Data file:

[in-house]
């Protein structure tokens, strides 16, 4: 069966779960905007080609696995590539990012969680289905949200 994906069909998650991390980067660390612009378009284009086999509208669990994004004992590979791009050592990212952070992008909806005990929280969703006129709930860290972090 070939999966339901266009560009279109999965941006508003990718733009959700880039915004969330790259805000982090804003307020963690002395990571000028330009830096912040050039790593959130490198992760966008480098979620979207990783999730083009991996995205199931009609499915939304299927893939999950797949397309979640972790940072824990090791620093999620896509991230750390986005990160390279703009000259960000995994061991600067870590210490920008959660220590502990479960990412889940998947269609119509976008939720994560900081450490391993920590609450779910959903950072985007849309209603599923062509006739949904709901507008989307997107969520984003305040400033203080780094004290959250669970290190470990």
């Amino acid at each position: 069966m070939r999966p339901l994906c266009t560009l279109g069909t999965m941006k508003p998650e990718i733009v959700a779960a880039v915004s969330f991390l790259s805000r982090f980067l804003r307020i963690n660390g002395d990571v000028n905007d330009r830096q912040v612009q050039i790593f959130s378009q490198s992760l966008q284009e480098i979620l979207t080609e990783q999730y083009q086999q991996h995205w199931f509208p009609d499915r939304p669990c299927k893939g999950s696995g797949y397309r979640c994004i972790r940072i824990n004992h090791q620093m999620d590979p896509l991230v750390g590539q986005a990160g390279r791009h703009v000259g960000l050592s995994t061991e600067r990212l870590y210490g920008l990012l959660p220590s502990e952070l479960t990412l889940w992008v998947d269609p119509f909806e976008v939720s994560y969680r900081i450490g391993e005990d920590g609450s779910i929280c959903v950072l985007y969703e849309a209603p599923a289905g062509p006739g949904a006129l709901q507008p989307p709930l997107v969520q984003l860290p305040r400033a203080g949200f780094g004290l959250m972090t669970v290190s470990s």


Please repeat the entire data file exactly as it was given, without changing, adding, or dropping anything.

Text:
[in-house]
């Protein structure tokens, strides 16, 4: 069966779960905007080609696995590539990012969680289905949200 994906069909998650991390980067660390612009378009284009086999509208669990994004004992590979791009050592990212952070992008909806005990929280969703006129709930860290972090 070939999966339901266009560009279109999965941006508003990718733009959700880039915004969330790259805000982090804003307020963690002395990571000028330009830096912040050039790593959130490198992760966008480098979620979207990783999730083009991996995205199931009609499915939304299927893939999950797949397309979640972790940072824990090791620093999620896509991230750390986005990160390279703009000259960000995994061991600067870590210490920008959660220590502990479960990412889940998947269609119509976008939720994560900081450490391993920590609450779910959903950072985007849309209603599923062509006739949904709901507008989307997107969520984003305040400033203080780094004290959250669970290190470990």
């Amino acid at each position: 069966m070939r999966p339901l994906c266009t560009l279109g069909t999965m941006k508003p998650e990718i733009v959700a779960a880039v915004s969330f991390l790259s805000r982090f980067l804003r307020i963690n660390g002395d990571v000028n905007d330009r830096q912040v612009q050039i790593f959130s378009q490198s992760l966008q284009e480098i979620l979207t080609e990783q999730y083009q086999q991996h995205w199931f509208p009609d499915r939304p669990c299927k893939g999950s696995g797949y397309r979640c994004i972790r940072i824990n004992h090791q620093m999620d590979p896509l991230v750390g590539q986005a990160g390279r791009h703009v000259g960000l050592s995994t061991e600067r990212l870590y210490g920008l990012l959660p220590s502990e952070l479960t990412l889940w992008v998947d269609p119509f909806e976008v939720s994560y969680r900081i450490g391993e005990d920590g609450s779910i929280c959903v950072l985007y969703e849309a209603p599923a289905g062509p006739g949904a006129l709901q507008p989307p709930l997107v969520q984003l860290p305040r400033a203080g949200f780094g004290l959250m972090t669970v290190s470990s």